Got a chance to go back and play some Mouse Guard this weekend with Dave and Margie and Kate and Ka(y/therine).
This session was a continuation of action that took place in “Not much Use as a Postmouse” and “A New Route to Ivydale”. Margie’s character Lucia was still Angry from the last session, so she took the “Summary of previous events” intro to the session, which lets her get rid of a condition on her sheet.
As the patrol was getting ready to set out to their next delivery point (Elmoss), they were met by a traveler/messenger from Elmoss who was looking… well, not for them, exactly, but for a Patrol that was supposed to have arrived in Elmoss several days ago, escorting a much-needed grain shipment from Ivydale. The messenger hadn’t spotted them on his trip here, so he asked Our Heroes to see if they could find them as they traveled what SHOULD have been the same route.
Asking around Ivydale, the patrol learned that the other group of Guardmice was led by Warwick, a patrol leader with a good reputation and Rosamund’s (Kate) mentor back in her tenderpaw days. Also, the last Aelwyn (Dave) heard, a female guardmouse of his acquaintance (“Brynn.” sigh) was a member of that patrol.
The group set out their goals for this mission;
- Rosamund: Locate my old mentor, Warwick.
- Aelwyn: Rescue Brynn’s patrol!
- Lucia: Make sure the grain shipment makes it to Elmoss.
- Graystripe (we haven’t met her yet): Impress her mentor enough to be made a full Guardmouse.
Scouting rolls were made as the patrol tracked the grain cart across quite rocky terrain, well away from the usual path (necessary, since from the tracks they could tell that the wagon was overburdened and very bad off in muddy areas). This led to a ‘twist’ in which the patrol caught up to the wagon not far from Elmoss. Warwick’s patrol had tried to ford a stream that had surged with Spring runoff at exactly the wrong moment… leaving the grain wagon almost tipped over next to the ford, and Warwick’s patrol clinging to a hummock of grass and detritus downstream a ways.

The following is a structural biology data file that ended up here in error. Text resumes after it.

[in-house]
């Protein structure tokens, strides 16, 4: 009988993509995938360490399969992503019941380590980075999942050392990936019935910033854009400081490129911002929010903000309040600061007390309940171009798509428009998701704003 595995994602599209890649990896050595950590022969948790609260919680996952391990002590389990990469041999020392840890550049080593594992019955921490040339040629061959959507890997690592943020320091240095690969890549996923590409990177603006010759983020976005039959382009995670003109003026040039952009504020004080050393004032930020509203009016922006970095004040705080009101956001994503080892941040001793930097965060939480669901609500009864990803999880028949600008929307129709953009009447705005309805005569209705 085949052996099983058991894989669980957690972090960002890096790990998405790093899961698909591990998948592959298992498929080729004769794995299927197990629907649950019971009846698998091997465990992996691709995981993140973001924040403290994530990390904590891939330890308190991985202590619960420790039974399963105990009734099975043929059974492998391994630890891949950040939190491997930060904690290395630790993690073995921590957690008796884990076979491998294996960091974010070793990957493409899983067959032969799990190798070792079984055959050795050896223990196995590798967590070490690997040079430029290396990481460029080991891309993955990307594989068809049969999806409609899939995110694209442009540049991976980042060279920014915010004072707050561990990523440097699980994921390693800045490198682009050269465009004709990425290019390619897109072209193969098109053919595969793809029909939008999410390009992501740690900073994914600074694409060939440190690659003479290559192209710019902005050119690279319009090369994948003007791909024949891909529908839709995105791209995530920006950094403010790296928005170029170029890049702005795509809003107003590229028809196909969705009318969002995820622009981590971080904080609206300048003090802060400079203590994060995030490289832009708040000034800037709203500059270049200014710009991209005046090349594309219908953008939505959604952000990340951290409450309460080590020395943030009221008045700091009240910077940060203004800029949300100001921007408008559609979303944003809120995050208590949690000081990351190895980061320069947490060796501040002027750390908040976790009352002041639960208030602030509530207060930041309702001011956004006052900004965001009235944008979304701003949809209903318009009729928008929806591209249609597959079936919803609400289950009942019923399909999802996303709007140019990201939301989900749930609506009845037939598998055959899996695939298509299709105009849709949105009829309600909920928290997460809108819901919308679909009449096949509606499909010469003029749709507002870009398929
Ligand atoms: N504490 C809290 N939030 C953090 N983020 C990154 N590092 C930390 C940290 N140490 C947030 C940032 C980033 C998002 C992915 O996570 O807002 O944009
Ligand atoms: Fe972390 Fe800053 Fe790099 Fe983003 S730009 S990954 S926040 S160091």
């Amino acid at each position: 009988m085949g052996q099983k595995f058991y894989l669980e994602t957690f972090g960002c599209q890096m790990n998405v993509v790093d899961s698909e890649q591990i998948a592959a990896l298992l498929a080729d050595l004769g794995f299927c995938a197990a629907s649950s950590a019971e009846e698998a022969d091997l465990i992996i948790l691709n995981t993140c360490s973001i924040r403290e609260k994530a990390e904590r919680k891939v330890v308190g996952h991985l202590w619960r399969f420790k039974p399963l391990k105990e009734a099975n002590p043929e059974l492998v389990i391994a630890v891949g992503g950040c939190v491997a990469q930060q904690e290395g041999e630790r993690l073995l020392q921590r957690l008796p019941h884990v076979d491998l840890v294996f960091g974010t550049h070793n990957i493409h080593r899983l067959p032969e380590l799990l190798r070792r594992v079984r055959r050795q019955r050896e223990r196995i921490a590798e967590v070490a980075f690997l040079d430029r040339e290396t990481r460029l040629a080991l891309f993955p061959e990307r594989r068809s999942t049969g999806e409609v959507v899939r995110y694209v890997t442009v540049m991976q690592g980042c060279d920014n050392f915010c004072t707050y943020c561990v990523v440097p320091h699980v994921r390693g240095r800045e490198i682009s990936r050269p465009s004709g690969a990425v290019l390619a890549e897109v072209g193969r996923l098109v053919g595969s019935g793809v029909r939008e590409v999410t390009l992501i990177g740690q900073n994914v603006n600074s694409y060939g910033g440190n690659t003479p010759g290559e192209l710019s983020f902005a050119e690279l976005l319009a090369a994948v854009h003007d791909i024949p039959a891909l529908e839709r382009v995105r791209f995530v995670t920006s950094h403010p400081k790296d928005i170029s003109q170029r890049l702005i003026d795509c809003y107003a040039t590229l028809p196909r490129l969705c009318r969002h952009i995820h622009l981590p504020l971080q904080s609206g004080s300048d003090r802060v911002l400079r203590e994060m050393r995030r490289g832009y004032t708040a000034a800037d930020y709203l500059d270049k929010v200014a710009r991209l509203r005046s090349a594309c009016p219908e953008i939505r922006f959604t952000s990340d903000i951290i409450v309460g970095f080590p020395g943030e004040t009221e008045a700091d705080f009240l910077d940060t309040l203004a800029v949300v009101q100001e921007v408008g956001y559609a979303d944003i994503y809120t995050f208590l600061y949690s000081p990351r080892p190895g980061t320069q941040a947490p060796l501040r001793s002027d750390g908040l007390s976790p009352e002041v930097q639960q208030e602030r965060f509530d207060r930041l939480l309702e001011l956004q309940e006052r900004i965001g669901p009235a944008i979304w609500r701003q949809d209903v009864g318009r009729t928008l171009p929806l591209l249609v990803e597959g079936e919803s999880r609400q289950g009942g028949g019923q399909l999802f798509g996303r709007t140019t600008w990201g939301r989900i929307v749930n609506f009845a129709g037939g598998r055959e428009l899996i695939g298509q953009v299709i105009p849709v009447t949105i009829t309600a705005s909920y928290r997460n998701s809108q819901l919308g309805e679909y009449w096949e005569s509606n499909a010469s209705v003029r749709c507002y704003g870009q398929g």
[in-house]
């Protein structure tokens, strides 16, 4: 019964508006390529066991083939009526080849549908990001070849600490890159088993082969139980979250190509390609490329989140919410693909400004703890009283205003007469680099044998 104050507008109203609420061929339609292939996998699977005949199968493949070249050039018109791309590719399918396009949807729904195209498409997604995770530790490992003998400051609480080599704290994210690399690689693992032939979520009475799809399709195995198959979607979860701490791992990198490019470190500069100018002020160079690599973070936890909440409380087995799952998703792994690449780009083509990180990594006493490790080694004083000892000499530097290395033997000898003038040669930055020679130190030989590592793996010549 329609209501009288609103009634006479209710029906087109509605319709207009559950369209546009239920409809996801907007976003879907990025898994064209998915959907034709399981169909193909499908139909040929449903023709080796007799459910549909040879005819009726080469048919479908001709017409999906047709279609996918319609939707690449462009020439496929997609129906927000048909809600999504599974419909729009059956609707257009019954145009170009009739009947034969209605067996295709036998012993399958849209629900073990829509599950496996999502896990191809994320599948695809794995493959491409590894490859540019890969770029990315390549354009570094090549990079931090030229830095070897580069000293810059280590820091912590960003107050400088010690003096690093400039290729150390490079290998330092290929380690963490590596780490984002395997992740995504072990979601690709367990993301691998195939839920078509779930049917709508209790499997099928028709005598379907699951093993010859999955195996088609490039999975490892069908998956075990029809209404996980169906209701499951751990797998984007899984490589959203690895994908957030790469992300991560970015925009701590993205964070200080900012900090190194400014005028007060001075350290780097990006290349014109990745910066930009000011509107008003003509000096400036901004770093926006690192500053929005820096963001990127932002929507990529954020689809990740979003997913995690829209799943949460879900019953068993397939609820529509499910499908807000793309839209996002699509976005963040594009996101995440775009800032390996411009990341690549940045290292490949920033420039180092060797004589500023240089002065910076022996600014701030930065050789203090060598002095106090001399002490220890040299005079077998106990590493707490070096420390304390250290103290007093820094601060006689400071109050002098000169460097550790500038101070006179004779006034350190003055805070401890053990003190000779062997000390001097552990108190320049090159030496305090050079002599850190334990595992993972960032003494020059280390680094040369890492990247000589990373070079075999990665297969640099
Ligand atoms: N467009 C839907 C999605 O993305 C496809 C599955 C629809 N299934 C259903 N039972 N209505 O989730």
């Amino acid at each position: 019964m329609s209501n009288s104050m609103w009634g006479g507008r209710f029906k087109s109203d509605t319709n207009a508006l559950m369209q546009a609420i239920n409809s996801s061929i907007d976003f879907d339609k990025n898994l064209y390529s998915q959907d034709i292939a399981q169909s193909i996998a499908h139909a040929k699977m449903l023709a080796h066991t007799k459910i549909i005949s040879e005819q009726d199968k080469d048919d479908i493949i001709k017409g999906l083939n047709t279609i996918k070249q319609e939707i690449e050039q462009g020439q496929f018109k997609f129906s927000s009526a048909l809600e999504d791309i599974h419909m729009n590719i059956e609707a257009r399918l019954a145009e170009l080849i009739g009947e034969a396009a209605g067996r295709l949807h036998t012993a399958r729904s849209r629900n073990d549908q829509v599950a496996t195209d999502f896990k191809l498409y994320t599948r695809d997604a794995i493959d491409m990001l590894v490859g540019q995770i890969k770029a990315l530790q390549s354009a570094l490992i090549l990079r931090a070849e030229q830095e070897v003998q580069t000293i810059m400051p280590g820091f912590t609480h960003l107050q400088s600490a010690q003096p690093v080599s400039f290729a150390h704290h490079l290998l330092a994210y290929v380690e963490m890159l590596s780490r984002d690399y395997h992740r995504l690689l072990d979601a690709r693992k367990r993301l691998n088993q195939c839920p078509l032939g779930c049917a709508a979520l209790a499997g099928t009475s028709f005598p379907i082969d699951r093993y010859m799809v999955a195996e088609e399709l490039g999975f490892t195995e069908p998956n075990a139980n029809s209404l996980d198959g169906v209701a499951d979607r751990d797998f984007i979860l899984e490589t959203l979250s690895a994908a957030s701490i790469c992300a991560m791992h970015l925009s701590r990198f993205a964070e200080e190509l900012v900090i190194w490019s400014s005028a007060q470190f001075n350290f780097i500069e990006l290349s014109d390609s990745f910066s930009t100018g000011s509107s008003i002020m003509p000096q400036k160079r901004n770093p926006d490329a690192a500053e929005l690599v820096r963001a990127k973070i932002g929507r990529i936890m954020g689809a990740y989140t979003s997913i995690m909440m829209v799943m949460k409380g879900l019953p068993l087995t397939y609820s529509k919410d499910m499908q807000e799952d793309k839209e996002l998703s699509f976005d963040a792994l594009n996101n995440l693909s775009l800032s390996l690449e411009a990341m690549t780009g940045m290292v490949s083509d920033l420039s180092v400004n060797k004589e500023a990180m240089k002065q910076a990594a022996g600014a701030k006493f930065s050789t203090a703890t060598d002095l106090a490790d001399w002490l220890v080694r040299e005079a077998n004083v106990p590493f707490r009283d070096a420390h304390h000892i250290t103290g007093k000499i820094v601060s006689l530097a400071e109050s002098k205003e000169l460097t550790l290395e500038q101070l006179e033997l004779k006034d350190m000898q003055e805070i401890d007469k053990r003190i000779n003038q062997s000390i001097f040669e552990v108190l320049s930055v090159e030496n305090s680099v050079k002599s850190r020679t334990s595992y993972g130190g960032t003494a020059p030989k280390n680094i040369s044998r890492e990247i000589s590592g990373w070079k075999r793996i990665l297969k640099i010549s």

Dice were rolled, and the situation became further complicated: Lucia struggled to lever the grain wagon’s wheel out of the mud, Aelwyn struggled with tying off a rope from the shore while Roz swam out to the other mice, midstream. (Where she was pulled up by Graystripe.)
This complicated situation took us into a full-on Conflict with the river. The river’s “Goal” was “wash the wagon, the grain, and both patrols down river”; the player’s goal was “save the mice, save the grain.”
This was a very challenging conflict to do, initially, and as I had quickly scripted my actions for the river, I should have stayed with the players and helped them ‘translate’ their actions into scripting… because it’s hard to see what an ‘attack’ looks like versus a river, or what skill to use… or what a maneuver looked like. It just took awhile to get going.